The Origins of Fuck

Neulich ging ein Bild rum, das angeblich die erste schriftliche Erwähnung des Wortes im Jahr 1628 „Fuck“ zeigt. Stimmt natürlich nicht, es gibt jede Menge Fucks vor dem 16. Jahrhundert. Historikerin und Linguistin Kate Wiles hat da mal nachgeforscht und ich überlege grade, ob John Le Fucker oder der Nachname Fuckebegger die besten Namen ever sind.

There are lots of instances of the word fuck from before the fifteenth century drifting around, some of the most notable of which are, chronologically:

- John Le Fucker (supposedly from 1278) – While excellent, this name is probably apocryphal. Since it was first written about no-one’s been able to find it and it’s generally assumed to be a mis-reading, perhaps of Tucker, or a variant on fulcher, meaning ‘soldier’. Disappointing.

- Fuckebegger (1286/7) it appears as part of the surname of one of Edward I’s palfreymen. […]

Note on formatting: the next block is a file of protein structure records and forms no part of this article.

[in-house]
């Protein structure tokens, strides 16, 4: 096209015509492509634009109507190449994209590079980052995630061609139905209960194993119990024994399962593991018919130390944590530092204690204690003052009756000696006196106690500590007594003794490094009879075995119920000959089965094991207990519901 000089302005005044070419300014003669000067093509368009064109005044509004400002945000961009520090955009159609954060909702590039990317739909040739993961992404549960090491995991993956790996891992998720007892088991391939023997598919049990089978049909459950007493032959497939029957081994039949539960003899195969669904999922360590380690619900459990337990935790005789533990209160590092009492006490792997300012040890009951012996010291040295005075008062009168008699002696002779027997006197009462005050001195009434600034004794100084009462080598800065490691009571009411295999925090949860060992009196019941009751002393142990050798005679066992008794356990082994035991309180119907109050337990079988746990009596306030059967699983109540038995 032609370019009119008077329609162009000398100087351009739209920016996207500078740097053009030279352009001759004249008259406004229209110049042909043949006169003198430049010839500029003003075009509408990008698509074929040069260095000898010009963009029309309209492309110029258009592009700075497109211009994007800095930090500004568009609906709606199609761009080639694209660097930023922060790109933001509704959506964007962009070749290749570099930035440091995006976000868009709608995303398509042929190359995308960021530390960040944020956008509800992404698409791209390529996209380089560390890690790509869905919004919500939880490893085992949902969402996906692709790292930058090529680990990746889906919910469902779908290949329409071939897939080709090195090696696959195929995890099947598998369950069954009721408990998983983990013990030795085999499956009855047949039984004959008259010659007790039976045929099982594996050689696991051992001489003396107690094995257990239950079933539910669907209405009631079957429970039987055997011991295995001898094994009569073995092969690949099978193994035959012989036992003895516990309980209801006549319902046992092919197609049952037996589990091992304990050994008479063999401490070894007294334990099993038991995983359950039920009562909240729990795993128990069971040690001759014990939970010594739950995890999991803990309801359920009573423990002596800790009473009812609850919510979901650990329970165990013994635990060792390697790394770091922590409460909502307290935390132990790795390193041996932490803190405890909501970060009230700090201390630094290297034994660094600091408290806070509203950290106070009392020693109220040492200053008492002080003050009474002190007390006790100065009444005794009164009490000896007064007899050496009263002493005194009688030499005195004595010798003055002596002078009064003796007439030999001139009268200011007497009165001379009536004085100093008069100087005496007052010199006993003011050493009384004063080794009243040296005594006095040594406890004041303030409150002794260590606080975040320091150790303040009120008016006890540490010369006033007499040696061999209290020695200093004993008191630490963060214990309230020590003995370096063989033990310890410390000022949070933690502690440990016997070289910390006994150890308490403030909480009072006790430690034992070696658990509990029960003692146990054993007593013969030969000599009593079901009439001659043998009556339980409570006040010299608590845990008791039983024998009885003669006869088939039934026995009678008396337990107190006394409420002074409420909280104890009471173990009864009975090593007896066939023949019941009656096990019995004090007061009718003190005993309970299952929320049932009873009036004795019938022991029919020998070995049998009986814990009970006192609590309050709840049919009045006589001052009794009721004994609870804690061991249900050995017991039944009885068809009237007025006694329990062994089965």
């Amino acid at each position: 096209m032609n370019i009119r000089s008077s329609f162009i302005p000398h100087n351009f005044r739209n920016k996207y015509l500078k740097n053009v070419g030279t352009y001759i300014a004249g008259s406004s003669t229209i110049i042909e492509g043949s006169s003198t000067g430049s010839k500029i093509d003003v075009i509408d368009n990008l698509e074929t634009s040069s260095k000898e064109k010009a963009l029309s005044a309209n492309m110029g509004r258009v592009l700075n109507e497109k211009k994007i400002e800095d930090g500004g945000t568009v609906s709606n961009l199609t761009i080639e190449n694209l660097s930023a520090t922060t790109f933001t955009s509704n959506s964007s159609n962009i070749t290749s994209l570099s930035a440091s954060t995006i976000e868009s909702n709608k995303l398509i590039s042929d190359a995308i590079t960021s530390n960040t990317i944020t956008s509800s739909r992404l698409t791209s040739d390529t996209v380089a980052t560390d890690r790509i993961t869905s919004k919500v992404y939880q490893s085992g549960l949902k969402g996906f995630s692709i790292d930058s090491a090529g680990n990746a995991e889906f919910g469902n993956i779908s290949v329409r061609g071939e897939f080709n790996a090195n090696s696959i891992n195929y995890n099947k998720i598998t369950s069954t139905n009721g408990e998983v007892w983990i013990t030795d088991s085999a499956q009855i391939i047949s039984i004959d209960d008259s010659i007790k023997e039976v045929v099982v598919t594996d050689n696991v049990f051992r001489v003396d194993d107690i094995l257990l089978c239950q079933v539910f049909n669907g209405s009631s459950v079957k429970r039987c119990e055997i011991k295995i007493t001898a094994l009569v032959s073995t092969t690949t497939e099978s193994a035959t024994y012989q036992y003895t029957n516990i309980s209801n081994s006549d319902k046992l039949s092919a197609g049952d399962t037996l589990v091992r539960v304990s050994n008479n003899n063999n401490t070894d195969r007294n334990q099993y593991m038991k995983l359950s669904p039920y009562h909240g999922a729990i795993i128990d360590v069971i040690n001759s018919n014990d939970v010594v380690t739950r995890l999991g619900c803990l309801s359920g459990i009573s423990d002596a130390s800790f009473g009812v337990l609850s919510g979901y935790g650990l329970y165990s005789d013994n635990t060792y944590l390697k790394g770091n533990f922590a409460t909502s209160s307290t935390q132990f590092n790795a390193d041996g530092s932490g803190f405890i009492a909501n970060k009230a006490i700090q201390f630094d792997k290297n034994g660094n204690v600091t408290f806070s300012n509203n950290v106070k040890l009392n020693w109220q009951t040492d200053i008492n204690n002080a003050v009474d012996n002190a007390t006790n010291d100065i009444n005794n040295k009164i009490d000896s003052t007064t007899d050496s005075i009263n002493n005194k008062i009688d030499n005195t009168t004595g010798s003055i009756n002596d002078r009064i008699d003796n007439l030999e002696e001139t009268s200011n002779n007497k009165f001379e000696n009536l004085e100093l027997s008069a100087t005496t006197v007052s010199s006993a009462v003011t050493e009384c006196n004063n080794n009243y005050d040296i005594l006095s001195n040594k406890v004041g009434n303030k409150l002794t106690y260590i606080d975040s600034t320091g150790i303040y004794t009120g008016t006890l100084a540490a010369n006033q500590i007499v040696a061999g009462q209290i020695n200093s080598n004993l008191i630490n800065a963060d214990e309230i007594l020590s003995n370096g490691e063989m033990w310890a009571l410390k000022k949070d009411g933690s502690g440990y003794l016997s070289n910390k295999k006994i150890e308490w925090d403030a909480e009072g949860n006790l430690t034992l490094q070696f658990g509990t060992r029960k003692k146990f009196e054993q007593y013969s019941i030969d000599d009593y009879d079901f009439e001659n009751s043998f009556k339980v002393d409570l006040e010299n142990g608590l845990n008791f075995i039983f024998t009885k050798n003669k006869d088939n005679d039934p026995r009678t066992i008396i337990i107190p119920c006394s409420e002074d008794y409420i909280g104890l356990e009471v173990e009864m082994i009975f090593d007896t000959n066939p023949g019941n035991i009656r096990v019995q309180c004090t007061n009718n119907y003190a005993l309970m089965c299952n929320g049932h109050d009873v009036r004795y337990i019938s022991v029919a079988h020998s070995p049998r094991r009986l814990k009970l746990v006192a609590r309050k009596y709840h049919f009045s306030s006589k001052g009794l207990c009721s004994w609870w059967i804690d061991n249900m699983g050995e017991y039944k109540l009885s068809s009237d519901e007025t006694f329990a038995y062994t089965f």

- Fockynggroue – Another place-name, from Bristol in 1373. This was shown in 2007 quite persuasively to be the earliest instance of fuck in English used to mean doing the funny downstairs business. It’s a name akin to Lovegrove rather than one which uses the Old English personal name Focca which appears in the place-name Fockbury, or from Old English Folca as in Folkestone. While the instances before this are possibly to do with getting down and nasty, this one’s pretty conclusive, and predates the Fucking Abbot by 155 years.

On the Origin of Fuck

Vorher auf Nerdcore:
A Fucking Review of a Book on Swearing
Holy Shit: A Brief History of Swearing